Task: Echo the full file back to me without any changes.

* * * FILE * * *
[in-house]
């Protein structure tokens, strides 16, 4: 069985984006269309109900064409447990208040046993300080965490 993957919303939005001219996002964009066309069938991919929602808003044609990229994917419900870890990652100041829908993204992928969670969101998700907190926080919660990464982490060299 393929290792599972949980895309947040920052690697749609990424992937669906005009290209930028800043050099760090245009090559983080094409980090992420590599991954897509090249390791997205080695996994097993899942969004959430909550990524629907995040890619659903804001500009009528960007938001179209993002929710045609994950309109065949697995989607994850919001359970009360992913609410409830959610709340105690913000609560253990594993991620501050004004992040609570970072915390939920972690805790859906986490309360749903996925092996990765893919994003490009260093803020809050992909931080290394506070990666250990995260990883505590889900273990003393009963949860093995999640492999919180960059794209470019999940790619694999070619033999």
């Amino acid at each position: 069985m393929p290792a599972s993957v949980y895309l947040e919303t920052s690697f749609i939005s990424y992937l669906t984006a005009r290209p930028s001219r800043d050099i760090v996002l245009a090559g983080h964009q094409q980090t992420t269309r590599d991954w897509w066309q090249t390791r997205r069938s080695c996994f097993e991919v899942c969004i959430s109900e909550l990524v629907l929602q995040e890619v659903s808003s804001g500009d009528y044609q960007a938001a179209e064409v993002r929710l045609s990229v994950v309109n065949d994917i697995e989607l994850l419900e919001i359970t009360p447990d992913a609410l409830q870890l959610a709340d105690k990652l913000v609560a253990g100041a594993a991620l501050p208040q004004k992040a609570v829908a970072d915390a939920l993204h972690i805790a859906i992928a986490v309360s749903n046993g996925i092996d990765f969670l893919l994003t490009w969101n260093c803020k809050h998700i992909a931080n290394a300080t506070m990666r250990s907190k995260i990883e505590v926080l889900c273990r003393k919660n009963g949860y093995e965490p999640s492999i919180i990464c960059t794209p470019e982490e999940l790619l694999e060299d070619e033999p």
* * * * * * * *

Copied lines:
[in-house]
């Protein structure tokens, strides 16, 4: 069985984006269309109900064409447990208040046993300080965490 993957919303939005001219996002964009066309069938991919929602808003044609990229994917419900870890990652100041829908993204992928969670969101998700907190926080919660990464982490060299 393929290792599972949980895309947040920052690697749609990424992937669906005009290209930028800043050099760090245009090559983080094409980090992420590599991954897509090249390791997205080695996994097993899942969004959430909550990524629907995040890619659903804001500009009528960007938001179209993002929710045609994950309109065949697995989607994850919001359970009360992913609410409830959610709340105690913000609560253990594993991620501050004004992040609570970072915390939920972690805790859906986490309360749903996925092996990765893919994003490009260093803020809050992909931080290394506070990666250990995260990883505590889900273990003393009963949860093995999640492999919180960059794209470019999940790619694999070619033999």
């Amino acid at each position: 069985m393929p290792a599972s993957v949980y895309l947040e919303t920052s690697f749609i939005s990424y992937l669906t984006a005009r290209p930028s001219r800043d050099i760090v996002l245009a090559g983080h964009q094409q980090t992420t269309r590599d991954w897509w066309q090249t390791r997205r069938s080695c996994f097993e991919v899942c969004i959430s109900e909550l990524v629907l929602q995040e890619v659903s808003s804001g500009d009528y044609q960007a938001a179209e064409v993002r929710l045609s990229v994950v309109n065949d994917i697995e989607l994850l419900e919001i359970t009360p447990d992913a609410l409830q870890l959610a709340d105690k990652l913000v609560a253990g100041a594993a991620l501050p208040q004004k992040a609570v829908a970072d915390a939920l993204h972690i805790a859906i992928a986490v309360s749903n046993g996925i092996d990765f969670l893919l994003t490009w969101n260093c803020k809050h998700i992909a931080n290394a300080t506070m990666r250990s907190k995260i990883e505590v926080l889900c273990r003393k919660n009963g949860y093995e965490p999640s492999i919180i990464c960059t794209p470019e982490e999940l790619l694999e060299d070619e033999p």